The Cowichan Music Festival offers local talent a chance to compete for both recognition and cash. (Lexi Bainas/Citizen file

Column: Superb effort behind the scenes keeps Cowichan Music Festival rolling

Marshalling thousands of performers is just a part of the work done by a group of great volunteers

The 69th Cowichan Music Festival kicked off Thursday, Feb. 15 with another month of exciting competition.

The Cowichan Valley is well-known for its wide range of talented performers in many genres and the 2018 festival is sure to be no exception to that rule as events in dance, vocal/choral, instrumental music, and piano are held at venues around Duncan.

Led by their tireless president Leslie Sjoberg, the executive of Karolyn Sherman, and Delores Wagg, committee chairs Carol Newington, Barbara Stone, Joan Wilson, Jean Davis, and Jean Moore are already hard at it, planning, organizing, and scheduling performances by thousands of entrants.

And I mean thousands of entrants.

In the solo dance section alone, performers compete in ballet, character, demi-character, interpretive, national, folk, character-national, contemporary, modern, tap, jazz, lyrical jazz, hip hop/street dance, and musical theatre categories.

Each of the categories can have five or six “classes” to separate competitors into age groups.

For instance, in the increasingly popular musical theatre section, performers will be competing in song and dance, and modern stage/variety. Within each of those, there are categories for solos, duos and trios, and group. And, each of those are broken down into classes by age, with the addition of non-competitive categories for the younger performers.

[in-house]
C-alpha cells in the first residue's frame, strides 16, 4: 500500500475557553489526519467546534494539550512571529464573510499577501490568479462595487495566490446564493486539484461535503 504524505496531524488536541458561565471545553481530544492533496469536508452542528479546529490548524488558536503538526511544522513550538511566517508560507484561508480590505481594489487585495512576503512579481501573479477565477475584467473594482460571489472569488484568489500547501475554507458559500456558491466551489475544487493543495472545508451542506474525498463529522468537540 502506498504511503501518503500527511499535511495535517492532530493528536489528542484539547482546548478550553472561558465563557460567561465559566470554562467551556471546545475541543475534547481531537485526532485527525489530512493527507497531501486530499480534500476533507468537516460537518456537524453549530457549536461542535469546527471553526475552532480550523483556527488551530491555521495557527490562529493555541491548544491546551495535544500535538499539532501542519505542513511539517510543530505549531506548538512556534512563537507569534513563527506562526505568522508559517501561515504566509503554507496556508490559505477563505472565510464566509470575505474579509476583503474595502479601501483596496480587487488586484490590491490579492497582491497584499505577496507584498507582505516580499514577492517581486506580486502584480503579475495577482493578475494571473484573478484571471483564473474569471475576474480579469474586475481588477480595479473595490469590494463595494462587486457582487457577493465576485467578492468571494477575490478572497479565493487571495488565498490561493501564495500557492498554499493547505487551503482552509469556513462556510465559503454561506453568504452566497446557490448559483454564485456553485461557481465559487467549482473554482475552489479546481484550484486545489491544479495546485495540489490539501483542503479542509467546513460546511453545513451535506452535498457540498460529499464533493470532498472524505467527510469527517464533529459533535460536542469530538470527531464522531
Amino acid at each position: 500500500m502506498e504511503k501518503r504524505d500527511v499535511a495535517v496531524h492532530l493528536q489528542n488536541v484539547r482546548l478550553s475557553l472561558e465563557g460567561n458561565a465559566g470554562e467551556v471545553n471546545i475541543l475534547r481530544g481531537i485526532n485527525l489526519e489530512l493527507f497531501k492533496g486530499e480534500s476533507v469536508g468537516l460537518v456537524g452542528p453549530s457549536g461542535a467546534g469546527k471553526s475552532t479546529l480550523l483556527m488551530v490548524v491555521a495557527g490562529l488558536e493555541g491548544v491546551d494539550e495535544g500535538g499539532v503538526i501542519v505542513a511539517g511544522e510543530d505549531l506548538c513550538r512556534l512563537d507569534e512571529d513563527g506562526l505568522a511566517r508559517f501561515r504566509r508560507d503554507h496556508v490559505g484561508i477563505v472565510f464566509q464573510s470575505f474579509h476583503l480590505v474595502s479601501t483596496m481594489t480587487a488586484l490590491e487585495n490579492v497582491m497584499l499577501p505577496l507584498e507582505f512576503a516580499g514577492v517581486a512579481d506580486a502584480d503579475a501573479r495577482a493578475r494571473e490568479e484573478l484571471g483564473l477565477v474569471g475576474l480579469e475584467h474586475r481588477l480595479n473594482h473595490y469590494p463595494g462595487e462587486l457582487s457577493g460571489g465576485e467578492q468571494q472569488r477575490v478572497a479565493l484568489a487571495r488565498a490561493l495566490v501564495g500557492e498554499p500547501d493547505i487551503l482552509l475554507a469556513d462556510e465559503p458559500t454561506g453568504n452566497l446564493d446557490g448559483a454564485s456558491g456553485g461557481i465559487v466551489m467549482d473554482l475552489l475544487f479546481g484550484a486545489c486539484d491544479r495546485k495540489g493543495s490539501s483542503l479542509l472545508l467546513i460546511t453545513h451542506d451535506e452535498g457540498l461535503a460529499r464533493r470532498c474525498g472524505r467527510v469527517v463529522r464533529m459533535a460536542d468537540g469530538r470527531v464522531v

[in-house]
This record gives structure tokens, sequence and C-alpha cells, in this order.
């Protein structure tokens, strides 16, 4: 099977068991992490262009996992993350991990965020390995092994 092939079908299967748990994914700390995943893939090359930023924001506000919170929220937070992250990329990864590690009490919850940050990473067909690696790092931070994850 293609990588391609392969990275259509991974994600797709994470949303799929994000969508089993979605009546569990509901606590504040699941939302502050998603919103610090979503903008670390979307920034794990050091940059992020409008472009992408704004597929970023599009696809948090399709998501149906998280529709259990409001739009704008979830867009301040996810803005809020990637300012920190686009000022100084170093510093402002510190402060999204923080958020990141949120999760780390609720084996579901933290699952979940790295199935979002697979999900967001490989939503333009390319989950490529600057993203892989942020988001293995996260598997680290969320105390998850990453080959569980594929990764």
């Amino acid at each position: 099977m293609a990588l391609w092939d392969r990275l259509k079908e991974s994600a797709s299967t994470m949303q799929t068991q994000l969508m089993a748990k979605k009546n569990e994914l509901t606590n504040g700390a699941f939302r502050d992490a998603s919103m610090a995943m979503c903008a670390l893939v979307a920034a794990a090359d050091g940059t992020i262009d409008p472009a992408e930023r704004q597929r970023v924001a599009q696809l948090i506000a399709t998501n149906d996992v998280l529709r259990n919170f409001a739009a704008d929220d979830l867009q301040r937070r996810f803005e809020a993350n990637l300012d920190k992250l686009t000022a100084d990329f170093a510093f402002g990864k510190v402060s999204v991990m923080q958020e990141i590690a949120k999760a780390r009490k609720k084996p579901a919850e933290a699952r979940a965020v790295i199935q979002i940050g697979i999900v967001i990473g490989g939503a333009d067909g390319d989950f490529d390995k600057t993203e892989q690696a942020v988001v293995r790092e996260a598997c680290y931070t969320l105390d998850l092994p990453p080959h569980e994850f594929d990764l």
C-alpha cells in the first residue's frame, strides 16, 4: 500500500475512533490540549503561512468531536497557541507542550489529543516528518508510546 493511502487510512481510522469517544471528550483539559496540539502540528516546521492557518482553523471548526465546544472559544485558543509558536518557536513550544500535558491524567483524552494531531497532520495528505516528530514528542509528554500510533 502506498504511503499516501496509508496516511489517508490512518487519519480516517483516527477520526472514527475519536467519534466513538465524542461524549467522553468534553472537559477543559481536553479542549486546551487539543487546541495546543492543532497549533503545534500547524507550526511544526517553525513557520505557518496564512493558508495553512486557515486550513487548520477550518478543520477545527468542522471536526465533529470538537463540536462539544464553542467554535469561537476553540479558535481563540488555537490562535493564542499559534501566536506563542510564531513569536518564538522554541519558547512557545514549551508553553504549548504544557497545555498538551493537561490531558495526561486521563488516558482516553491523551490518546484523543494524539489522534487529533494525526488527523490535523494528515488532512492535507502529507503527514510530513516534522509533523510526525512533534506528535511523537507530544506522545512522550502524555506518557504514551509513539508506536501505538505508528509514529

Meanwhile, the organizers have also signed up skilled adjudicators from all over B.C., lined up the venues, which range from the Duncan fire hall to the Cowichan Theatre, with stops in between, and done countless other things to prepare for the competition. They also ensure that all the bursary and scholarship money from the many, many sponsors is available, making any needed changes.

Then, there are the events themselves.

Someone has to ensure that competitors arrive on time, get on stage on time, and everything else involved in performance. That means gathering, scheduling, and marshalling a host of volunteers to work shifts day after day.

After the competition is over, there is the business of deciding who is going to perform at the three galas that wind up the festival, and then scheduling them and notifying them.

Whew! Still with me?

Now you can see what I mean when I praise the efforts of the group behind the music festival.

A few years ago, I was privileged to twice see these truly amazing people up close as I served as emcee for the vocal and dance gala. That event lasts three hours and, when I worked on it, saw dozens of acts perform and more than 50 awards handed out on each afternoon.

Preparing the “script” for me to use when emceeing that event was a massive job in itself, involving double and triple checking who was going to be onstage and when, how to pronounce their names and basically what was what.

On gala day, I arrived behind stage, as nervous as any performer, to discover a well-oiled machine marshalling everything in a truly astonishing manner.

And, to top it all off, all this magic is achieved without a penny of government support.

The festival may be volunteer-run, but there is only one word for those involved: professional.

Why not attend some festival events yourself this year?

You may even be moved to volunteer for 2019 and, like me, want to shout “Bravo!” when the festival crew finally bring down the curtain on another season.

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